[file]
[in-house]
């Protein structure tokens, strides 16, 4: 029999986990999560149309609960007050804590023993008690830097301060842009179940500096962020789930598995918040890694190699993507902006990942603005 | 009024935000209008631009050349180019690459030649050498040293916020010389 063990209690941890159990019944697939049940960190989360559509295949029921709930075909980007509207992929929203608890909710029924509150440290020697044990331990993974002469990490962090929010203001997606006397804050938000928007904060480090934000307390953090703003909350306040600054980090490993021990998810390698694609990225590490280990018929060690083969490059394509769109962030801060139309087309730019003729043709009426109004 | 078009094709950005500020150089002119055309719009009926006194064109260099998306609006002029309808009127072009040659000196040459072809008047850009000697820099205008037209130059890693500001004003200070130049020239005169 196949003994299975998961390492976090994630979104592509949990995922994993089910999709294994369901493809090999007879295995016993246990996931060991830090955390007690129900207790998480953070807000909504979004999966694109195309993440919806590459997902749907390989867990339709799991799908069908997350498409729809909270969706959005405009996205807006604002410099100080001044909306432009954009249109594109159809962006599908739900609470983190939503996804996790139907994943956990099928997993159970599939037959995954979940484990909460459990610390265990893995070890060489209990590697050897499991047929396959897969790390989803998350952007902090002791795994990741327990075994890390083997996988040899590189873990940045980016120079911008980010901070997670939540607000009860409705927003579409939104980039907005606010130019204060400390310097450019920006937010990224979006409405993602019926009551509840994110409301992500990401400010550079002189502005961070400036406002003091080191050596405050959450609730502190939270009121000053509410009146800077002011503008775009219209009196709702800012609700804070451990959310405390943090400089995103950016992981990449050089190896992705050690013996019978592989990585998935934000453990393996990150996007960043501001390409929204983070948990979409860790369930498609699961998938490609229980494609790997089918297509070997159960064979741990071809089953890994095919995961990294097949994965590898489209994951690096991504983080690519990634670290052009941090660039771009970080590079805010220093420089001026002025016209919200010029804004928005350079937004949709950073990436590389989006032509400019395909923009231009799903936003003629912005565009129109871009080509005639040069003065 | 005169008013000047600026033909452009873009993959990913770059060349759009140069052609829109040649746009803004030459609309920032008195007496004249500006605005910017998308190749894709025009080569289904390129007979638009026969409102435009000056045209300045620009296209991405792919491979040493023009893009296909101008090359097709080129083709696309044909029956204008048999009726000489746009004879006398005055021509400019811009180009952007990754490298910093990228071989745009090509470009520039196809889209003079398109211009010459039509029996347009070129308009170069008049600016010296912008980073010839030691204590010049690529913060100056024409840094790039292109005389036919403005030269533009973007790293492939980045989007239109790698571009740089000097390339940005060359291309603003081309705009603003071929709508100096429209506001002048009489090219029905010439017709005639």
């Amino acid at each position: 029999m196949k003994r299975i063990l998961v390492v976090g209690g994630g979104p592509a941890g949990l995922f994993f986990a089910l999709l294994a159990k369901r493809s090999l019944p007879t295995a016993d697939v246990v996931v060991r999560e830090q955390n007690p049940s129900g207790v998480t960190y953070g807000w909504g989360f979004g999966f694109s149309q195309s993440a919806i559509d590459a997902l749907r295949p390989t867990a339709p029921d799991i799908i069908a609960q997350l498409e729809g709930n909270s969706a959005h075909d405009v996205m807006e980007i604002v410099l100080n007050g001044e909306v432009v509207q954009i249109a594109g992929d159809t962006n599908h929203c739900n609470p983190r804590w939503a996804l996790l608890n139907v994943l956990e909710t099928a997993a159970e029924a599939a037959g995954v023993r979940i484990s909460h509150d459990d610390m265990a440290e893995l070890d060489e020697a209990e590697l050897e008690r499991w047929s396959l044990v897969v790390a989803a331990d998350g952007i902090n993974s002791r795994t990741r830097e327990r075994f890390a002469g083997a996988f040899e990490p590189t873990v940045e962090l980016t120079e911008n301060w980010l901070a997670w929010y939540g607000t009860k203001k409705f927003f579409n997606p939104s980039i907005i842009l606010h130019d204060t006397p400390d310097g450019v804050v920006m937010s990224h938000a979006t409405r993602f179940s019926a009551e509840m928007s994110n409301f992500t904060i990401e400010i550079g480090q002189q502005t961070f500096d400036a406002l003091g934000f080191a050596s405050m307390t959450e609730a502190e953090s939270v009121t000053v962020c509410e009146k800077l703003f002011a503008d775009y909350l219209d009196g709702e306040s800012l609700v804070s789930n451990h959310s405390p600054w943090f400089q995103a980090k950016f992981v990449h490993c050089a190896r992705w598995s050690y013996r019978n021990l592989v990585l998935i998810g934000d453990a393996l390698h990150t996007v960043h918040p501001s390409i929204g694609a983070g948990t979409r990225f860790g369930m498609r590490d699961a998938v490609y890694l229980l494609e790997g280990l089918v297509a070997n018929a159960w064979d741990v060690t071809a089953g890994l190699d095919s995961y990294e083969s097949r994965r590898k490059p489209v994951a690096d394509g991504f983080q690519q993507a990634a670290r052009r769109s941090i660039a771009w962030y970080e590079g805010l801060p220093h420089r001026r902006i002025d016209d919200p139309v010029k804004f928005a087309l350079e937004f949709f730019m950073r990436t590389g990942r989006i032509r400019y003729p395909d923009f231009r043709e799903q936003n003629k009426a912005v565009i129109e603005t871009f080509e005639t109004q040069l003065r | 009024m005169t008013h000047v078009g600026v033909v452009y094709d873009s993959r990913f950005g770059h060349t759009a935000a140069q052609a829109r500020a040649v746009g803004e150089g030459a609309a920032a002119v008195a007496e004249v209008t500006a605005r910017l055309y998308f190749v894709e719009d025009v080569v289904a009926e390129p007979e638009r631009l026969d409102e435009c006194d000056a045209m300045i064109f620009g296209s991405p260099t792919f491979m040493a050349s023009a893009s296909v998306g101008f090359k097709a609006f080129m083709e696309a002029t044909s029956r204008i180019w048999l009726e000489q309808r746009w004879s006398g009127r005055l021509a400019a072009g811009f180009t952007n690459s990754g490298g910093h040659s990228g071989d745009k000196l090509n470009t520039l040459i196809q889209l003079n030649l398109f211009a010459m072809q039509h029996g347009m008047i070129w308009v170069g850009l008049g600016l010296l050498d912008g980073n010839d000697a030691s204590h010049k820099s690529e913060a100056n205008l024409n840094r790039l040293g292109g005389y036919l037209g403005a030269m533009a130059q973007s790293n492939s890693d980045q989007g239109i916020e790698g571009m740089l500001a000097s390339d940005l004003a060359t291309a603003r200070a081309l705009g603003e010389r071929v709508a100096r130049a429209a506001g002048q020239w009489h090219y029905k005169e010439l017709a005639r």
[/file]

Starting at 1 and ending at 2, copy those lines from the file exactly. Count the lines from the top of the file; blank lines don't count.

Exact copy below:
[in-house]
């Protein structure tokens, strides 16, 4: 029999986990999560149309609960007050804590023993008690830097301060842009179940500096962020789930598995918040890694190699993507902006990942603005 | 009024935000209008631009050349180019690459030649050498040293916020010389 063990209690941890159990019944697939049940960190989360559509295949029921709930075909980007509207992929929203608890909710029924509150440290020697044990331990993974002469990490962090929010203001997606006397804050938000928007904060480090934000307390953090703003909350306040600054980090490993021990998810390698694609990225590490280990018929060690083969490059394509769109962030801060139309087309730019003729043709009426109004 | 078009094709950005500020150089002119055309719009009926006194064109260099998306609006002029309808009127072009040659000196040459072809008047850009000697820099205008037209130059890693500001004003200070130049020239005169 196949003994299975998961390492976090994630979104592509949990995922994993089910999709294994369901493809090999007879295995016993246990996931060991830090955390007690129900207790998480953070807000909504979004999966694109195309993440919806590459997902749907390989867990339709799991799908069908997350498409729809909270969706959005405009996205807006604002410099100080001044909306432009954009249109594109159809962006599908739900609470983190939503996804996790139907994943956990099928997993159970599939037959995954979940484990909460459990610390265990893995070890060489209990590697050897499991047929396959897969790390989803998350952007902090002791795994990741327990075994890390083997996988040899590189873990940045980016120079911008980010901070997670939540607000009860409705927003579409939104980039907005606010130019204060400390310097450019920006937010990224979006409405993602019926009551509840994110409301992500990401400010550079002189502005961070400036406002003091080191050596405050959450609730502190939270009121000053509410009146800077002011503008775009219209009196709702800012609700804070451990959310405390943090400089995103950016992981990449050089190896992705050690013996019978592989990585998935934000453990393996990150996007960043501001390409929204983070948990979409860790369930498609699961998938490609229980494609790997089918297509070997159960064979741990071809089953890994095919995961990294097949994965590898489209994951690096991504983080690519990634670290052009941090660039771009970080590079805010220093420089001026002025016209919200010029804004928005350079937004949709950073990436590389989006032509400019395909923009231009799903936003003629912005565009129109871009080509005639040069003065 | 005169008013000047600026033909452009873009993959990913770059060349759009140069052609829109040649746009803004030459609309920032008195007496004249500006605005910017998308190749894709025009080569289904390129007979638009026969409102435009000056045209300045620009296209991405792919491979040493023009893009296909101008090359097709080129083709696309044909029956204008048999009726000489746009004879006398005055021509400019811009180009952007990754490298910093990228071989745009090509470009520039196809889209003079398109211009010459039509029996347009070129308009170069008049600016010296912008980073010839030691204590010049690529913060100056024409840094790039292109005389036919403005030269533009973007790293492939980045989007239109790698571009740089000097390339940005060359291309603003081309705009603003071929709508100096429209506001002048009489090219029905010439017709005639």